Friday, May 22, 2009

It All Began with a Toy Piano

Today I'm what kids call a "grownup", although I love to believe that, if you showed me the picture that the Little Prince drew, and I was not already in the know, I'd be certain that it was a boa constrictor that swallowed an elephant, and not merely a hat. Of course, I've spent much of my life fascinated by creatures such as boa constrictors and elephants and have always been rather bored by hats, at least the ordinary kind that exist only to serve the very ordinary purpose of protecting one's head from the elements. Because I try, in my heart, to remain a kid always and forever. And so I will share a secret about myself that may not be obvious to the world, looking at me as a company leader, ex-professor, writer, mom, and more.

I love music. I play music. I have, in my house, one grand piano, one electronic grand piano (so that I can play without waking anyone), 2 keyboards, a harp, and about 5 guitars (I believe that we are losing track of the guitar numbers as my son now has begun this process of collecting and playing musical instruments, too). And yes, I play them all. I'm not really all that good at it, which is why it remains a hobby. I have never had the fortitude or patience to memorize a long piece of music, or heck, even a very short one. I'd rather move on to the next piece, trying each one, enjoying it for what it is and never worrying about perfection. I did actually play in a band once, and was even paid for a performance! It was at the Tanana Valley State Fair, and I immediately blew my earnings at a tent near the stage that was filled with rhythm instruments from around the world. Oh, guess I forgot to list those above! I have baskets of them.

This lifelong love affair with music began the day that my mother brought home a very small toy electric organ, all of 2 octaves, with numbered keys and a songbook to match. It was like unlocking a code. I had already been in the habit of gravitating toward any piano in sight (alas our house was instrument free at this point), the neighbors of my grandparents in Chapel Hill were happy to let my plunk away for hours on end, and work out the tune to simple songs - "On Top of Old Smoky", "Twinkle Twinkle", "Chopsticks", and so on. It wasn't so much "playing by ear", although as I worked at it I did develop some skill in that arena, as trial and error. As I spent long hours doing this, I did begin to develop an intuitive feel for notes, scales, and more.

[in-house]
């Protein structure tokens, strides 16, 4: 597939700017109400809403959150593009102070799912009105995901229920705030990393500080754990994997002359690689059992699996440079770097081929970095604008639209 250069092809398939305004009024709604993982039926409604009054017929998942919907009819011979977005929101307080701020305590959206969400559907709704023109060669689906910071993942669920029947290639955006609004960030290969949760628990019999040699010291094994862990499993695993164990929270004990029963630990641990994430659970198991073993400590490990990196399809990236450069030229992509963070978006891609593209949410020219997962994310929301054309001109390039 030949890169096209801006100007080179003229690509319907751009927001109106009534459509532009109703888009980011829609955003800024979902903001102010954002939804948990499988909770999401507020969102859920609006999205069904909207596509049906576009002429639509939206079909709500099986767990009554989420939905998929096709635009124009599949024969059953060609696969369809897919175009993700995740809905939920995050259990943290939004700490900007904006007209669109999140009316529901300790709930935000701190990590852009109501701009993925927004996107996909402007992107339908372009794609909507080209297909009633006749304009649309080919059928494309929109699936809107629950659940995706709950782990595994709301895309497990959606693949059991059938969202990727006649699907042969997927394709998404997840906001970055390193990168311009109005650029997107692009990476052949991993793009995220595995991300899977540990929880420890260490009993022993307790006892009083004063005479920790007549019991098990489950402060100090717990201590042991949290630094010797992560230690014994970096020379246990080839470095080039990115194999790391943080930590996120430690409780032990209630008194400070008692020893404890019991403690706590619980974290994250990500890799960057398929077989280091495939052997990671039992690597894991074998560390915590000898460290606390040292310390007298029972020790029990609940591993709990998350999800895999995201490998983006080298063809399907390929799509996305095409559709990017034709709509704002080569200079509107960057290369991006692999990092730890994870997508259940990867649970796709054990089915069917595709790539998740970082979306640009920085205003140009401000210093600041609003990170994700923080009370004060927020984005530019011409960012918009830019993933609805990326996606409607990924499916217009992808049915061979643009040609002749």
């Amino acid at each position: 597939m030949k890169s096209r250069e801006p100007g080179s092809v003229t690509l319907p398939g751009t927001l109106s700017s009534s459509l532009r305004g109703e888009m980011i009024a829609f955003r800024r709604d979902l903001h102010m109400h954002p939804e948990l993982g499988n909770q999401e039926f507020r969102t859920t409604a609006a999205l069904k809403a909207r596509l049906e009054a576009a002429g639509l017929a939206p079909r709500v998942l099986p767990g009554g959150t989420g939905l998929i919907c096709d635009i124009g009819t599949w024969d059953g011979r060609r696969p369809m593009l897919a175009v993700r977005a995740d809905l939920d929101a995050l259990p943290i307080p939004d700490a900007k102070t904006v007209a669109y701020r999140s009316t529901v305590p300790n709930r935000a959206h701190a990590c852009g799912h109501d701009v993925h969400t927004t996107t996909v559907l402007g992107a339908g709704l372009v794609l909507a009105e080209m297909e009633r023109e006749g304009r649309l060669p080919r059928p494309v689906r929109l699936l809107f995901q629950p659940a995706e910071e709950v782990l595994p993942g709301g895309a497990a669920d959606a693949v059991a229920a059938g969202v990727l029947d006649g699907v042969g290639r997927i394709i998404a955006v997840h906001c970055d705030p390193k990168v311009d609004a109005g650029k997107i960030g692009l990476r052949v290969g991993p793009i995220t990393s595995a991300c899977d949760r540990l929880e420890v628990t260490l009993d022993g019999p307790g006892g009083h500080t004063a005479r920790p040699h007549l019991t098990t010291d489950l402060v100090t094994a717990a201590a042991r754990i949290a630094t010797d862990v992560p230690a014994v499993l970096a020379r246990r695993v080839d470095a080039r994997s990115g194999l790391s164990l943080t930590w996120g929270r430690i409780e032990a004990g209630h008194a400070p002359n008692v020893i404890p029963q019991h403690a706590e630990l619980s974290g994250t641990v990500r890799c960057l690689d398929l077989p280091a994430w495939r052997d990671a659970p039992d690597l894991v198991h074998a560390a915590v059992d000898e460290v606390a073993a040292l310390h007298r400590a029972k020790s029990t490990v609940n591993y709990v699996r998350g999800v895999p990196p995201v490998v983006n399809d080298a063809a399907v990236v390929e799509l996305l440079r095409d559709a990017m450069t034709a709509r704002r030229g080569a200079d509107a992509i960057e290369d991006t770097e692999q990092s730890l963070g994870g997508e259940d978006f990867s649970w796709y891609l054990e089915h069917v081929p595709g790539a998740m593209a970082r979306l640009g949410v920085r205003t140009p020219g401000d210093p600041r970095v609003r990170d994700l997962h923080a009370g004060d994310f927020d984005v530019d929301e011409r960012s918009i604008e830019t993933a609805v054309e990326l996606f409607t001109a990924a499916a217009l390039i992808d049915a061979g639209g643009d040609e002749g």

But now, here in our own house, was a "real" organ! And the sounds it made were magical, because it included buttons that would play a chord, and of course with the wondrous, easy-to-read music that was included, I could make sounds like I'd never done before. I began to collect music whenever and wherever I could, and would run to my mother asking her to help me unlock those parts that were not obvious - accidentals, and the ultimate magic of understanding how rhythm was coded. After years of lobbying we finally got our very own spinet, and there was no stopping me. On my own, I discovered the Circle of Fifths, the various types of scales and their relationships to one another, and was heavily drawn to the genius of Bach, Beethoven, Mozart, and Chopin above the simple folk and nursery songs I'd started with. Somewhere along the way guitars caught my eye, once again starting with begged and borrowed instruments, and so my musical adventure broadened further.

So when I heard that the Schoenhut Toy Piano Company was looking for a kid who wanted to help them give away 100 My First Pianos, I knew that I wanted to be part of this. I understand the power of music. I know that even a small toy piano, keyboard, or other instruments can give children a lifetime gift of awe and joy that comes from making their own music.

So I added my own challenge to their challenge: If a Colorado kid wins the contest, PlayFair Toys will donate 2 Schoenhut Toy Grands and award the winner a $100 gift certificate to spend at PlayFair Toys. Read all about the contest, which ends June 15, 2009, and my challenge here.

Never underestimate the power of the right toy at the right time. It's now well established that children who have certain types of music education in early childhood have better math skills than those who do not. I think that is all fine and good, I am pretty darn decent at math myself, but fundamentally, to me, music is about joy. So whether you wish to help spread some joy around, improve math skills, or simply help kids in need get a very fun toy, I urge you to spread the word about this exciting challenge. Please spread the links about this challenge to anyone who may wish to know about it. The contest is simple to enter and runs for a very short time.

Here's to music for everyone!

Professor PlayFair